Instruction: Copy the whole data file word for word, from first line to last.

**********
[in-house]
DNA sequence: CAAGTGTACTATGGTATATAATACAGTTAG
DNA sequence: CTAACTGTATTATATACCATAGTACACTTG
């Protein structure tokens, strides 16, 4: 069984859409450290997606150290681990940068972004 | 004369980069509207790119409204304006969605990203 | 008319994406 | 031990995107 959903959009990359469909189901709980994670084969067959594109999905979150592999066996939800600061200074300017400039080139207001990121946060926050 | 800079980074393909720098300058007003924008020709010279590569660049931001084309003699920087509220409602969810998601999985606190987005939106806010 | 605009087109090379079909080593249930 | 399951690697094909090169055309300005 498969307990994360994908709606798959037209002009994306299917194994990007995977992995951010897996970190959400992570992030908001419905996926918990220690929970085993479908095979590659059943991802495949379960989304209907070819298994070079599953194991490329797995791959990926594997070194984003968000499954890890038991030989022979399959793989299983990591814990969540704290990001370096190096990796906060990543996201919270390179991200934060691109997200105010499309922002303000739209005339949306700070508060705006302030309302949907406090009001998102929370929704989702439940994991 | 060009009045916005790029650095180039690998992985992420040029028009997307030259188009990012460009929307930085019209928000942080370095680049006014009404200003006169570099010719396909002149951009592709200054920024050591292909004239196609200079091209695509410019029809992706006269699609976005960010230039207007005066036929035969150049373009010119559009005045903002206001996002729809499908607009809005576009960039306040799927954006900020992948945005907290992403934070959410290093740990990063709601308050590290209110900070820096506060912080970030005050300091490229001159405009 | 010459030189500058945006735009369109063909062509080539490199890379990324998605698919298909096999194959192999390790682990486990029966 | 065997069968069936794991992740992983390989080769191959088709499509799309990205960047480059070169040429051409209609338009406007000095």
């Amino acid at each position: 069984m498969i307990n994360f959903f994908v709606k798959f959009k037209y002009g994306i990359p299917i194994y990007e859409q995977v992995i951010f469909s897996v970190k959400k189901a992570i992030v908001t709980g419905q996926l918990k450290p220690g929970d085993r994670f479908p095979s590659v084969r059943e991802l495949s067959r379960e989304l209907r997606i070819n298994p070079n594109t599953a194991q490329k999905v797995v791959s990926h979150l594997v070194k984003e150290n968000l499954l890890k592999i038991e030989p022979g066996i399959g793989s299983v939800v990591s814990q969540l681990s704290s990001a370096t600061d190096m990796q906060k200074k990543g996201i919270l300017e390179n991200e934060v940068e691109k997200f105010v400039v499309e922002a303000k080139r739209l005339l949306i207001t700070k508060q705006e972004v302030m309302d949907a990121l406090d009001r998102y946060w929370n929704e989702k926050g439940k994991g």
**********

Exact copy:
[in-house]
DNA sequence: CAAGTGTACTATGGTATATAATACAGTTAG
DNA sequence: CTAACTGTATTATATACCATAGTACACTTG
């Protein structure tokens, strides 16, 4: 069984859409450290997606150290681990940068972004 | 004369980069509207790119409204304006969605990203 | 008319994406 | 031990995107 959903959009990359469909189901709980994670084969067959594109999905979150592999066996939800600061200074300017400039080139207001990121946060926050 | 800079980074393909720098300058007003924008020709010279590569660049931001084309003699920087509220409602969810998601999985606190987005939106806010 | 605009087109090379079909080593249930 | 399951690697094909090169055309300005 498969307990994360994908709606798959037209002009994306299917194994990007995977992995951010897996970190959400992570992030908001419905996926918990220690929970085993479908095979590659059943991802495949379960989304209907070819298994070079599953194991490329797995791959990926594997070194984003968000499954890890038991030989022979399959793989299983990591814990969540704290990001370096190096990796906060990543996201919270390179991200934060691109997200105010499309922002303000739209005339949306700070508060705006302030309302949907406090009001998102929370929704989702439940994991 | 060009009045916005790029650095180039690998992985992420040029028009997307030259188009990012460009929307930085019209928000942080370095680049006014009404200003006169570099010719396909002149951009592709200054920024050591292909004239196609200079091209695509410019029809992706006269699609976005960010230039207007005066036929035969150049373009010119559009005045903002206001996002729809499908607009809005576009960039306040799927954006900020992948945005907290992403934070959410290093740990990063709601308050590290209110900070820096506060912080970030005050300091490229001159405009 | 010459030189500058945006735009369109063909062509080539490199890379990324998605698919298909096999194959192999390790682990486990029966 | 065997069968069936794991992740992983390989080769191959088709499509799309990205960047480059070169040429051409209609338009406007000095």
């Amino acid at each position: 069984m498969i307990n994360f959903f994908v709606k798959f959009k037209y002009g994306i990359p299917i194994y990007e859409q995977v992995i951010f469909s897996v970190k959400k189901a992570i992030v908001t709980g419905q996926l918990k450290p220690g929970d085993r994670f479908p095979s590659v084969r059943e991802l495949s067959r379960e989304l209907r997606i070819n298994p070079n594109t599953a194991q490329k999905v797995v791959s990926h979150l594997v070194k984003e150290n968000l499954l890890k592999i038991e030989p022979g066996i399959g793989s299983v939800v990591s814990q969540l681990s704290s990001a370096t600061d190096m990796q906060k200074k990543g996201i919270l300017e390179n991200e934060v940068e691109k997200f105010v400039v499309e922002a303000k080139r739209l005339l949306i207001t700070k508060q705006e972004v302030m309302d949907a990121l406090d009001r998102y946060w929370n929704e989702k926050g439940k994991g």